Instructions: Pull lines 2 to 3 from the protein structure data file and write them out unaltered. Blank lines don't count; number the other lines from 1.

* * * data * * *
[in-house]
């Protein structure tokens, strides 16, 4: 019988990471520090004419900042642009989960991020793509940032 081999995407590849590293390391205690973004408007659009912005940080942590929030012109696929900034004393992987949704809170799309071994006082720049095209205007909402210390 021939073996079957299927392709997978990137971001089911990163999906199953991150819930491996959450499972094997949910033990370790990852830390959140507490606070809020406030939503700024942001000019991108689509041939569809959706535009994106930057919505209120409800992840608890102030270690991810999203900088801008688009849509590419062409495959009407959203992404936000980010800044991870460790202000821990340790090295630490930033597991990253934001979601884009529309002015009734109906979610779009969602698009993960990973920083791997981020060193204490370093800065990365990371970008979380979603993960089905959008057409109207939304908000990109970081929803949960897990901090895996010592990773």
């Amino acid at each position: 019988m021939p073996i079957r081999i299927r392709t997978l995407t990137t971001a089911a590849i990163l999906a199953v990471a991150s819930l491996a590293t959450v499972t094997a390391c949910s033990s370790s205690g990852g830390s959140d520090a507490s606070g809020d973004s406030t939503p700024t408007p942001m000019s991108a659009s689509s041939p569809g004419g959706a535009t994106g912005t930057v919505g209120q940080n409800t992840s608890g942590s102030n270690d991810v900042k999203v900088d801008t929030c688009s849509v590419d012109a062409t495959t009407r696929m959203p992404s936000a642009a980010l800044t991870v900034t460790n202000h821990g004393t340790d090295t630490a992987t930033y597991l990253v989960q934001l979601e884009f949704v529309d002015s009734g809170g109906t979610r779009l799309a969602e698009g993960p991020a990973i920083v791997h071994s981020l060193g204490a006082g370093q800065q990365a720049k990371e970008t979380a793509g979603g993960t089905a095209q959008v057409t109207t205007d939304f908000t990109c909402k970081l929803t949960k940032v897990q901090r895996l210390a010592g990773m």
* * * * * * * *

């Protein structure tokens, strides 16, 4: 019988990471520090004419900042642009989960991020793509940032 081999995407590849590293390391205690973004408007659009912005940080942590929030012109696929900034004393992987949704809170799309071994006082720049095209205007909402210390 021939073996079957299927392709997978990137971001089911990163999906199953991150819930491996959450499972094997949910033990370790990852830390959140507490606070809020406030939503700024942001000019991108689509041939569809959706535009994106930057919505209120409800992840608890102030270690991810999203900088801008688009849509590419062409495959009407959203992404936000980010800044991870460790202000821990340790090295630490930033597991990253934001979601884009529309002015009734109906979610779009969602698009993960990973920083791997981020060193204490370093800065990365990371970008979380979603993960089905959008057409109207939304908000990109970081929803949960897990901090895996010592990773």
């Amino acid at each position: 019988m021939p073996i079957r081999i299927r392709t997978l995407t990137t971001a089911a590849i990163l999906a199953v990471a991150s819930l491996a590293t959450v499972t094997a390391c949910s033990s370790s205690g990852g830390s959140d520090a507490s606070g809020d973004s406030t939503p700024t408007p942001m000019s991108a659009s689509s041939p569809g004419g959706a535009t994106g912005t930057v919505g209120q940080n409800t992840s608890g942590s102030n270690d991810v900042k999203v900088d801008t929030c688009s849509v590419d012109a062409t495959t009407r696929m959203p992404s936000a642009a980010l800044t991870v900034t460790n202000h821990g004393t340790d090295t630490a992987t930033y597991l990253v989960q934001l979601e884009f949704v529309d002015s009734g809170g109906t979610r779009l799309a969602e698009g993960p991020a990973i920083v791997h071994s981020l060193g204490a006082g370093q800065q990365a720049k990371e970008t979380a793509g979603g993960t089905a095209q959008v057409t109207t205007d939304f908000t990109c909402k970081l929803t949960k940032v897990q901090r895996l210390a010592g990773m």